If you’re a badminton fan (I hope you are!), you’ve probably seen many top players competing on BWF’s YouTube channel. These top players tend to range from 20 to 35 years old, but have you ever wondered what age these players perform at their very best? While it’s obvious that age is not the sole factor that determines badminton skill, it can certainly be an important one. Younger players may not have had enough time to learn while older players may have declined from their physical prime. So what age gets the best of both worlds? In this post, we’re focusing specifically on men’s singles. Let’s look at the data.
Statistically, the prime age for men’s singles players is around 24 years old. Men’s singles players tend to be most physically fit around this age while also having enough time to train their badminton skills and game sense. Data shows that men’s singles badminton players can continue to play at the top of world badminton throughout their late 20s. However, results drop significantly once players reach their early to mid 30s.
|Prime Age for Women’s Singles||Link|
|Prime Age for Men’s Doubles||Link|
|Prime Age for Women’s Doubles||Link|
|Prime Age for Mixed Doubles||Link|
To get these results, we collected the ages of all the men’s singles badminton players that won gold medals at the Yonex All England, World Championships, and Olympic Games from 2000 to 2021. The ages that were used to calculate the results represent the ages at which the players won the tournaments. You can see all of the data visualized and organized in tables below.
We found that the most common men’s singles gold medalist age is 24 years old. However, the average and median ages are 25.5 and 25 years old respectively. We can interpret these numbers to say that badminton players have the highest chance for success in their mid 20s. The graph above resembles that of the famous bell curve, which suggests that getting results away from the average (25.5 years old) are less likely (i.e. more difficult) the further away you go from it.
Here’s all of the major statistics summarized:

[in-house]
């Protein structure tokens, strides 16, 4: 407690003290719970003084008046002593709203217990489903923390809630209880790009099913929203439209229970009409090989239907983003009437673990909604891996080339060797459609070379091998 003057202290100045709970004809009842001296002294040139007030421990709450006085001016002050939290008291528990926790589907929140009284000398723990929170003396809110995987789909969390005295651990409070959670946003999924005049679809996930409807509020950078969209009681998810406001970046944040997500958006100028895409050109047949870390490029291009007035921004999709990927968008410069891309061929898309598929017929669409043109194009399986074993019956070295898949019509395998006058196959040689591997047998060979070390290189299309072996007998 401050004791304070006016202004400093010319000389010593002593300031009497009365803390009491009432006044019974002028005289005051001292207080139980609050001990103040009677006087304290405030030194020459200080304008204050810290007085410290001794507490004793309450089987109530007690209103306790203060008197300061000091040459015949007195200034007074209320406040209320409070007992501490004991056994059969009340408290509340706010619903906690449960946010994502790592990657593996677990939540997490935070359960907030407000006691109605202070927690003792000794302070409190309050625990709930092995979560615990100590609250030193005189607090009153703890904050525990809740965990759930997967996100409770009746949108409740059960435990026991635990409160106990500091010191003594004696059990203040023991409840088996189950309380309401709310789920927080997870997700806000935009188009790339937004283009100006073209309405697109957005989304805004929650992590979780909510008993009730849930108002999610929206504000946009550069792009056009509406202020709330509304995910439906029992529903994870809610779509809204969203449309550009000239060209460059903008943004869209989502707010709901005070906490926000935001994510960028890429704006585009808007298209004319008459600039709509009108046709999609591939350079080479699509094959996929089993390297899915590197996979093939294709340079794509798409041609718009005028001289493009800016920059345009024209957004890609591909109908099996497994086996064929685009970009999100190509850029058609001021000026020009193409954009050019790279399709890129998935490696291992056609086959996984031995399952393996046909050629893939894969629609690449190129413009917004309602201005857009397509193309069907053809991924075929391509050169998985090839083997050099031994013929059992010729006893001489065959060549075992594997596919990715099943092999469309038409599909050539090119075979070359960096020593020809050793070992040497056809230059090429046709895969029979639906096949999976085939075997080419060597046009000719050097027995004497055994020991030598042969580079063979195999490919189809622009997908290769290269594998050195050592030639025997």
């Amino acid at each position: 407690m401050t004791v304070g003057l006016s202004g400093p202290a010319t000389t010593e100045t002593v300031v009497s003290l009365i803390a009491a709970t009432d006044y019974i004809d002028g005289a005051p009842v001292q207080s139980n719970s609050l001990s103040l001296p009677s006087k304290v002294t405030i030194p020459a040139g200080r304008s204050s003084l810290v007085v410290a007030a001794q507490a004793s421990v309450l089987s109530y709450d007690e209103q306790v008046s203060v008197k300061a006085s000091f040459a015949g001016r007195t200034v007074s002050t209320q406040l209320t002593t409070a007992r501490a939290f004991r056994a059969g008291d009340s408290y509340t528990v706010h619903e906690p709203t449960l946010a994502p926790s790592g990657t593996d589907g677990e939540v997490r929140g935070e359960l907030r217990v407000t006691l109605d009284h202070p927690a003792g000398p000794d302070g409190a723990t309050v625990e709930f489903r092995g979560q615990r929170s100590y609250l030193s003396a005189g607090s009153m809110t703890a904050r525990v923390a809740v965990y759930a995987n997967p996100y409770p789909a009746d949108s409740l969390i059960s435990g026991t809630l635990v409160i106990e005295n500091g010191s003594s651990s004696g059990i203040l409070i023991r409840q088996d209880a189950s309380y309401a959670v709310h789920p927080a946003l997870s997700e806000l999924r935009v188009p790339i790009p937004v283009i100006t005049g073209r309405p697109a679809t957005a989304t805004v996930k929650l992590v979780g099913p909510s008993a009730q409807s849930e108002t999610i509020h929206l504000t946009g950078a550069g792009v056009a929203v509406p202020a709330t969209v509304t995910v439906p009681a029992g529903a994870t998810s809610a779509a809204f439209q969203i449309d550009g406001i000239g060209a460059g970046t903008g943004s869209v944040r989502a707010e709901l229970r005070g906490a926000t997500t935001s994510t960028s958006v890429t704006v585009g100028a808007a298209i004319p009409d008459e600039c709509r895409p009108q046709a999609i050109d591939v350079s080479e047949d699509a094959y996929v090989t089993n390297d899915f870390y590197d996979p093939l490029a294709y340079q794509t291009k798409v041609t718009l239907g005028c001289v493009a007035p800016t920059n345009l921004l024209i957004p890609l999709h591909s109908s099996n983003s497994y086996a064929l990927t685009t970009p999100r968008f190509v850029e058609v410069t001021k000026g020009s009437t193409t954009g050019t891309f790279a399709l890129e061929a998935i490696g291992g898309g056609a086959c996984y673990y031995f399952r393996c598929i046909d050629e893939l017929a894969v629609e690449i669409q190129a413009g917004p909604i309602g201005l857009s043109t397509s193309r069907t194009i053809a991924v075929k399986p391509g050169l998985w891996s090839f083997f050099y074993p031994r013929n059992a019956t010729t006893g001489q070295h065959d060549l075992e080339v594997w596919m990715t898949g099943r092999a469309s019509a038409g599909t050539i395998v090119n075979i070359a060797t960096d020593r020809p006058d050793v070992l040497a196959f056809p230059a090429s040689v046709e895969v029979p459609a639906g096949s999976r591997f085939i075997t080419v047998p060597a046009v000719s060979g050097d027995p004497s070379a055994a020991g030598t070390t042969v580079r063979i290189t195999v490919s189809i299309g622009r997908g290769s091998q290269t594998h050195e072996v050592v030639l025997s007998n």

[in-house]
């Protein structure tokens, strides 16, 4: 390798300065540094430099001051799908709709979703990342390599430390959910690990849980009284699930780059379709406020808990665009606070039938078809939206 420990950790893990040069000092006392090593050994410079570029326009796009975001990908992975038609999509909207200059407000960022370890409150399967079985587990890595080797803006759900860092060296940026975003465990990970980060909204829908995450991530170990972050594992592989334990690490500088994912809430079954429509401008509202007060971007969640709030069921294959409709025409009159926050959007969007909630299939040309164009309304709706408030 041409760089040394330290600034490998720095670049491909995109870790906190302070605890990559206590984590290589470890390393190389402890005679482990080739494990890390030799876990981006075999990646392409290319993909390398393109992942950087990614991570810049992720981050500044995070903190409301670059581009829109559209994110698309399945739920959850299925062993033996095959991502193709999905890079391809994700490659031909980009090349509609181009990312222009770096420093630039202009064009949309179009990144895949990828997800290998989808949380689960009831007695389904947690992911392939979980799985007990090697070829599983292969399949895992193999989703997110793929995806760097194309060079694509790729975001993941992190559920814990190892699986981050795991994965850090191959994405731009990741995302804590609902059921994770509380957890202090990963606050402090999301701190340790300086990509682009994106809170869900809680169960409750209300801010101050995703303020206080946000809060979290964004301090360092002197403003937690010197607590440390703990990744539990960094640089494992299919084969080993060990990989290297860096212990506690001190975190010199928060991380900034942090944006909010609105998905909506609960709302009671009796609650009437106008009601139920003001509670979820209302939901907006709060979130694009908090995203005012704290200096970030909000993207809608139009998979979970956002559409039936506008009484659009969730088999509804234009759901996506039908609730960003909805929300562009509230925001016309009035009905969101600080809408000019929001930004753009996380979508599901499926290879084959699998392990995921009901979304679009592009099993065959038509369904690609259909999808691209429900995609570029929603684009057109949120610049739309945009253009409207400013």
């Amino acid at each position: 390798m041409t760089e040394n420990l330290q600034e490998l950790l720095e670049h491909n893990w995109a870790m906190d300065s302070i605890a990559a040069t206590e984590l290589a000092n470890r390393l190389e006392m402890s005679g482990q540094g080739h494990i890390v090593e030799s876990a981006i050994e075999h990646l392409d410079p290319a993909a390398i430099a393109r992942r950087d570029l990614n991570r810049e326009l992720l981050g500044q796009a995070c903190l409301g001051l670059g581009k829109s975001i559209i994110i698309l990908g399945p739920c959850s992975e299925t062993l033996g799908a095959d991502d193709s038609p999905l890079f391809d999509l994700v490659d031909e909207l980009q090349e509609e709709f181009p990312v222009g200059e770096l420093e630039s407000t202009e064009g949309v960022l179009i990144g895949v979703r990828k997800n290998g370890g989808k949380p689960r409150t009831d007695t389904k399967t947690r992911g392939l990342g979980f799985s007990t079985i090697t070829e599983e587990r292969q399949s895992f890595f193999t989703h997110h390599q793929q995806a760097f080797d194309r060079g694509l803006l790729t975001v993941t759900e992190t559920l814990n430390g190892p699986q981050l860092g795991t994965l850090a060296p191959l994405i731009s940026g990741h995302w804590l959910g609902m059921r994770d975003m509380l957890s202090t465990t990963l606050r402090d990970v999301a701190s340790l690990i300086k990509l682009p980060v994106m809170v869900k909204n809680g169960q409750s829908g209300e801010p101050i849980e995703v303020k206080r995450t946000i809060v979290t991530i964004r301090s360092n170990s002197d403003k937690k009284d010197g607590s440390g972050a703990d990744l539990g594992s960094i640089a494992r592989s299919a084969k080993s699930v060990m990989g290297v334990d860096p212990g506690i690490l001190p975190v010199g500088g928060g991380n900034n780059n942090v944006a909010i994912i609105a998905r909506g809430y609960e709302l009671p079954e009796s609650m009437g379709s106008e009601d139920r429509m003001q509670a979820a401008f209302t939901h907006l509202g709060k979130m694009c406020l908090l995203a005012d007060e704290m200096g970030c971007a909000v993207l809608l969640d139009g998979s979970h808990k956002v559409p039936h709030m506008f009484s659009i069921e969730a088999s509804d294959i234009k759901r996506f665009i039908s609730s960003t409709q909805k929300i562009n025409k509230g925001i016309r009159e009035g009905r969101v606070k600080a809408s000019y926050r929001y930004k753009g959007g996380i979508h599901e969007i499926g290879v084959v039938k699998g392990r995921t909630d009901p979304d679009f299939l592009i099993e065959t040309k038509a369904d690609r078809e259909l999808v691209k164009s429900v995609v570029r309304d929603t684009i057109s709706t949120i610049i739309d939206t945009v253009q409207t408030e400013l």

It is important to note that these results may be skewed due to outliers of extraordinary players, such as Lin Dan and Lee Chong Wei. Players like these legends of badminton were able to continue winning major titles even as they grew older, which many others likely would not be able to reproduce. For example, Lee Chong Wei, was able to win the All England in 2017 at the age of 34.5 years old, which is extraordinary considering the age that most badminton players retire at. Moreover, Lin Dan was able to win his first All England at the young age of 20.5 years old. Their dominance of the men’s singles arena lasted for over a decade so many of the data points included are due to them, which heavily influences the results presented here.
Also note that the results are for professional badminton players and only take into consideration the top badminton players in the world. In fact, we’ve only included data for players who have won the gold medal. This is not to suggest that players all around the world cannot play well or win local or national tournaments. The data is only representative of the absolute top badminton players in the world during this time period. It is quite likely that you would come up with different numbers if you were to do an analysis of top men’s singles players at your local badminton clubs.
It is also quite possible for the prime age for men’s singles players to fluctuate in the future as badminton evolves and grows as a sport. Younger players will likely learn faster and faster as more badminton information becomes available. Or maybe new technology or medicine makes injury less likely and players can have longer badminton career lifespans. It’s difficult to tell what may be in store for us in the future, so take these results with a grain of salt.
The full datasets used in the analysis above are shown below.
All England Results
|2003||Muhammad Hafiz Hashim||20.5|
|2010||Lee Chong Wei||27.5|
|2011||Lee Chong Wei||28.5|
|2014||Lee Chong Wei||31.5|
|2017||Lee Chong Wei||34.5|
|2021||Lee Zii Jia||23|
World Championships and Olympic Games Results
Years 2000, 2004, 2008, 2012, and 2016 are for the Olympic Games.
|2021||Loh Kean Yew||24|
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